As a native of Thailand, Tawee Tanvetyanon, M.D., can appreciate how much more advanced the handling of malignant mesothelioma is here in the United States.
Yet he also knows how much better it could – and probably should – be. He is doing something about that, too, at the H. Lee Moffitt Cancer Center in Tampa.
Fast Fact Dr. Tanvetyanon has written 58 articles for medical journals and is fluent in Thai.
“The management of the disease is much more difficult there (in Thailand). The resources are limited,” he said during an interview. “Here, some patients will do very well, and that’s encouraging, but others will not. A lot still needs to be done to find out why that is. We’ve come a long way, but certainly the management and treatment of this disease could be a lot better.”
Tanvetyanon, a medical oncologist who specializes in both thoracic cancers and cancers of the head and neck, has been working on mesothelioma since coming to Moffitt in 2005. He is a big part of the recently-revamped Mesothelioma Research and Treatment Center.
He understands the intricacies of this rare cancer, knowing the importance of specialized care now being provided at Moffitt.
This is not a one-size-fits-all disease. You can't just go buy a cookbook, follow the recipe and think you understand it. There are a lot of details that need to be attended to with mesothelioma. It's going to take a lot more research to really master this disease.
We can help you or a loved one get in contact with Dr. Tanvetyanon and find the treatment that's best for you.
Tanvetyanon also is an assistant professor at the University of South Florida College of Medicine’s Department of Oncologic Sciences. He earned his medical degree from Chulalongkorn University in Bangkok, Thailand in 1996, and interned at Thomas Jefferson Medical College’s Albert Einstein Medical Center in Pennsylvania.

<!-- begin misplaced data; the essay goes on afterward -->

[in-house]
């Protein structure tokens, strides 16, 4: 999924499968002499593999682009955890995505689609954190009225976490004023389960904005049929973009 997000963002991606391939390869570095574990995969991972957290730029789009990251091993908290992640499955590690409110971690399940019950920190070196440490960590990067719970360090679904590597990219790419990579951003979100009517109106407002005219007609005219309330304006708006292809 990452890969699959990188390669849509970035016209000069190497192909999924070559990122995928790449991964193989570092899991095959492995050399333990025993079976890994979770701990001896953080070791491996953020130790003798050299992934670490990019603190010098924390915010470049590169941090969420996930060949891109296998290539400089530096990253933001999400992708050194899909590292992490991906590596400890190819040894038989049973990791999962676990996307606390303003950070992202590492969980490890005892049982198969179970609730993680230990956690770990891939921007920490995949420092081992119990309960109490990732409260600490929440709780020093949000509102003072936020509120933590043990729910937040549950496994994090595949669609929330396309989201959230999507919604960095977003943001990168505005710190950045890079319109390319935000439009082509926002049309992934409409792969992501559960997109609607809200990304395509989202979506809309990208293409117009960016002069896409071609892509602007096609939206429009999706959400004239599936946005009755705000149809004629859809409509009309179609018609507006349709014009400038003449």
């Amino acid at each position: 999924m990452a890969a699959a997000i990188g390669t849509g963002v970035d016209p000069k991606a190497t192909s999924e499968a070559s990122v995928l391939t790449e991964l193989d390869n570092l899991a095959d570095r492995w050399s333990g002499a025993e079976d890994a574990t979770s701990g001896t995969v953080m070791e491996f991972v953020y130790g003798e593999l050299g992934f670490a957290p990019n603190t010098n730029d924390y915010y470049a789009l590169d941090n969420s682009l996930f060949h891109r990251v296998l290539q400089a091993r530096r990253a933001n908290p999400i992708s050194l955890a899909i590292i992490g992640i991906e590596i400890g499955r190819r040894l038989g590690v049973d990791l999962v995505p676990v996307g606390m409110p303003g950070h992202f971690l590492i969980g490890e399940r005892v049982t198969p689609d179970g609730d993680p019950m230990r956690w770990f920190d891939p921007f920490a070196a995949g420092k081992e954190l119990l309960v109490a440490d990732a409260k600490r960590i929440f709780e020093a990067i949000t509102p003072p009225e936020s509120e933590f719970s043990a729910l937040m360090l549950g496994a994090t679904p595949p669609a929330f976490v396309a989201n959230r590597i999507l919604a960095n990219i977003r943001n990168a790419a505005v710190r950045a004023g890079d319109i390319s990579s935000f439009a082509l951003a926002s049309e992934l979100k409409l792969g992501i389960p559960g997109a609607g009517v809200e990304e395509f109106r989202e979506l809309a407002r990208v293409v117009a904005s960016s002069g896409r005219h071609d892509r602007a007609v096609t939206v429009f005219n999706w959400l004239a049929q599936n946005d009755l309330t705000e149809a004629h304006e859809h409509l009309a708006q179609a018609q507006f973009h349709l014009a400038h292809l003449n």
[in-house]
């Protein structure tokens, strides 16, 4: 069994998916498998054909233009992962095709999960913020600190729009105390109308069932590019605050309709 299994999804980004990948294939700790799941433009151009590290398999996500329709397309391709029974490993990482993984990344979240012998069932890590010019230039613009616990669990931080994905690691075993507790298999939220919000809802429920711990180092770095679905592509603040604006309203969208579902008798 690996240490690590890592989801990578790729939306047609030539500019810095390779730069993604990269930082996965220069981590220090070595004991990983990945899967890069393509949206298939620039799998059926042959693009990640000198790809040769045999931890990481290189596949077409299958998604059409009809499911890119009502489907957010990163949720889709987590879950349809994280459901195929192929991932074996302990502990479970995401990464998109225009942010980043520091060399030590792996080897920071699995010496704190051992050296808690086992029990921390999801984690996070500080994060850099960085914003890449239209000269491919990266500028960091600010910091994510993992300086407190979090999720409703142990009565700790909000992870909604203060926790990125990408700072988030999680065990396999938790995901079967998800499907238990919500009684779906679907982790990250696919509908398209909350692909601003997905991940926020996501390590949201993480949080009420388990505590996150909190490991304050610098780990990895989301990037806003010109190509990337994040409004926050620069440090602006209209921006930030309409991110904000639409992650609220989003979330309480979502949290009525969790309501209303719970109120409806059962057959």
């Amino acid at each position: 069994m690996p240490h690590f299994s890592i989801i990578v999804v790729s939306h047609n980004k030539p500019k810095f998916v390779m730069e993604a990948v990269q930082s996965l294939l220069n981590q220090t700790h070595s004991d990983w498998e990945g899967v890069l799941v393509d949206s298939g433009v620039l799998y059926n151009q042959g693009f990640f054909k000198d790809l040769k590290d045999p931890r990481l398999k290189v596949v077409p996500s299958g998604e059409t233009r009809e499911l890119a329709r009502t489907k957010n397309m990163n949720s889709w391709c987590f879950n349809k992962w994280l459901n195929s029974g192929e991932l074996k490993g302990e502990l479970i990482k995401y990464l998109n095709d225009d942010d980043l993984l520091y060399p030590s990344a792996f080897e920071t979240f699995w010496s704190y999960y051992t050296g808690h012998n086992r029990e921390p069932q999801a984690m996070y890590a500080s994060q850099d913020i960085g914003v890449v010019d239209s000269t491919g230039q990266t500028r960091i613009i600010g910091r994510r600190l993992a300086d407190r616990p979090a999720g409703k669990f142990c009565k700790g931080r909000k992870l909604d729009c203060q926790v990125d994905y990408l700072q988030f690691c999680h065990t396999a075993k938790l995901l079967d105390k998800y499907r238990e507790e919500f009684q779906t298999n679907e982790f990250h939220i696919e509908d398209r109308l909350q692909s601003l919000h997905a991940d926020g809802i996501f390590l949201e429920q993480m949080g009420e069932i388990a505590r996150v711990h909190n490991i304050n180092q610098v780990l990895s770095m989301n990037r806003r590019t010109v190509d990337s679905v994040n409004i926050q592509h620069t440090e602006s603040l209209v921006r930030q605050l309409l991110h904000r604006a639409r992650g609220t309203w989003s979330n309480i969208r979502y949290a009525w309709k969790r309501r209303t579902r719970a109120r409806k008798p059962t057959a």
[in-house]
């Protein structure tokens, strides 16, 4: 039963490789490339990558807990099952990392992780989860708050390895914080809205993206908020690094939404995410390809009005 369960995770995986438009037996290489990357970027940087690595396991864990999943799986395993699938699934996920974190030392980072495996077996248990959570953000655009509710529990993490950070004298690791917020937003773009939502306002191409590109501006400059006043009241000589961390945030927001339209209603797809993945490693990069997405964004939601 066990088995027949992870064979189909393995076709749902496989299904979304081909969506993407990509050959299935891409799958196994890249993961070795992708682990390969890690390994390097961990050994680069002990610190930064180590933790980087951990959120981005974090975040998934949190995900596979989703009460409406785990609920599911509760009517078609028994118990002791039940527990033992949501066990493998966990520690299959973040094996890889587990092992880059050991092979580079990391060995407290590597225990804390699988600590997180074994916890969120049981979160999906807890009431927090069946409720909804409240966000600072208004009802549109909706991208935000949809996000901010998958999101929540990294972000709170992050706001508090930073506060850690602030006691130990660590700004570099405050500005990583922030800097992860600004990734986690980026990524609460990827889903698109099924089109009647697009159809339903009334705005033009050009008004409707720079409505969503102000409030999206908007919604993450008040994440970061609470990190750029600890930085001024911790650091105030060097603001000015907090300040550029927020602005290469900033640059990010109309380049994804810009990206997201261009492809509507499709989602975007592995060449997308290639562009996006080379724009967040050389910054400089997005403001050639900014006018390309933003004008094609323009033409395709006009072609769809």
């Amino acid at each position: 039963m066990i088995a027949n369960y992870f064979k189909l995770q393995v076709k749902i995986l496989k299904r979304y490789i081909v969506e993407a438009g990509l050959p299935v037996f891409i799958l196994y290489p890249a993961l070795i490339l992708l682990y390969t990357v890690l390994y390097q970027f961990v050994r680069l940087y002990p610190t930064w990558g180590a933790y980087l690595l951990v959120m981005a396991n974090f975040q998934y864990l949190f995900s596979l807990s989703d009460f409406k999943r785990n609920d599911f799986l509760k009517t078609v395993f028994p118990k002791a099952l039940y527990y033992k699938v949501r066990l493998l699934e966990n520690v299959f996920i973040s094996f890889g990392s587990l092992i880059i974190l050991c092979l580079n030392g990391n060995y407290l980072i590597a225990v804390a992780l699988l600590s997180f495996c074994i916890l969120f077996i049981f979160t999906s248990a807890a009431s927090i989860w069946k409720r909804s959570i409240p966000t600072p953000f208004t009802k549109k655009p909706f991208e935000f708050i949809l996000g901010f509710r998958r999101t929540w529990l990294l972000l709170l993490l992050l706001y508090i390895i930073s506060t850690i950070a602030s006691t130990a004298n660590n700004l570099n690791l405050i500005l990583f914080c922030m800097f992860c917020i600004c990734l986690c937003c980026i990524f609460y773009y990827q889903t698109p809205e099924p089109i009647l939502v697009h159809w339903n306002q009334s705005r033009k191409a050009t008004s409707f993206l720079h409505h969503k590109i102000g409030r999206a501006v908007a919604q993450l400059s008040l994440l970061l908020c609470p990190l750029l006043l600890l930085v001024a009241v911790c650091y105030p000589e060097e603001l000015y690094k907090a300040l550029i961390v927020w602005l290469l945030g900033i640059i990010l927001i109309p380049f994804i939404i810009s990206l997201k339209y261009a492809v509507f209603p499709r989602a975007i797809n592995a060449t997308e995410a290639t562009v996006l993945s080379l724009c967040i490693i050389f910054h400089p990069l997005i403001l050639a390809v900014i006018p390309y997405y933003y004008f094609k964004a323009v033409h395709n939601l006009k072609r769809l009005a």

He completed his residency at the Einstein Medical Center in 2001, and then studied Medical Oncology and Hematology during a fellowship at Loyola University’s Stritch School of Medicine in Chicago. He is Board Certified in Medical Oncology, Hematology and Internal Medicine.
His expertise includes adjuvant chemotherapy, bone cancer, breast cancer, lung cancer, mesothelioma, non-small cell lung carcinoma, prostate cancer and cancers of the head and neck.
The range of his research interest extends from linking beta-carotene (a form of vitamin A) with smoking and lung cancer to linking progressing mesothelioma with asbestos.
Much of his research has focused on clinical trials of lung cancer with an emphasis on symptom management and improvement in quality of life for patients.
He has researched palliative care by investigating methods of relieving symptoms related to chemotherapy, surgery and radiotherapy. Tanvetyanon is currently researching the benefits of PET scans for patients undergoing chemotherapy prior to surgery for lung cancer.
Tanvetyanon has authored 58 scholarly articles in publications such as the American Journal of Otolaryngology, the Journal of Thoracic Oncology, the Journal of Clinical Oncology, the New England Journal of Medicine, Cancer, the Journal of Palliative Care, the Journal of The National Cancer Institute, and the Journal of The American Medical Association.
In one scholarly article for the Department of Thoracic Oncology at Moffitt, Tanvetyanon reviewed literature on the quality of care for non-small cell lung cancer patients. By analyzing previously completed studies, he searched for ways to measure levels of care and improve patient experiences.
He is a member of the American Society of Hematology and the American Association of Cancer Research. In 2005 he received a Merit Award from the American Society of Clinical Oncology, and was recognized with a Patients’ Choice Award in 2008 and 2009.
Dr. Tanvetyanon wrote the introduction for a group of articles in the journal Canceron uncommon tumors, including malignant pleural mesothelioma, emphasizing the importance of mesothelioma studies.
“Uncommon as these tumors may be in the overall population, the condition is personally vital to the affected individual,” he wrote.
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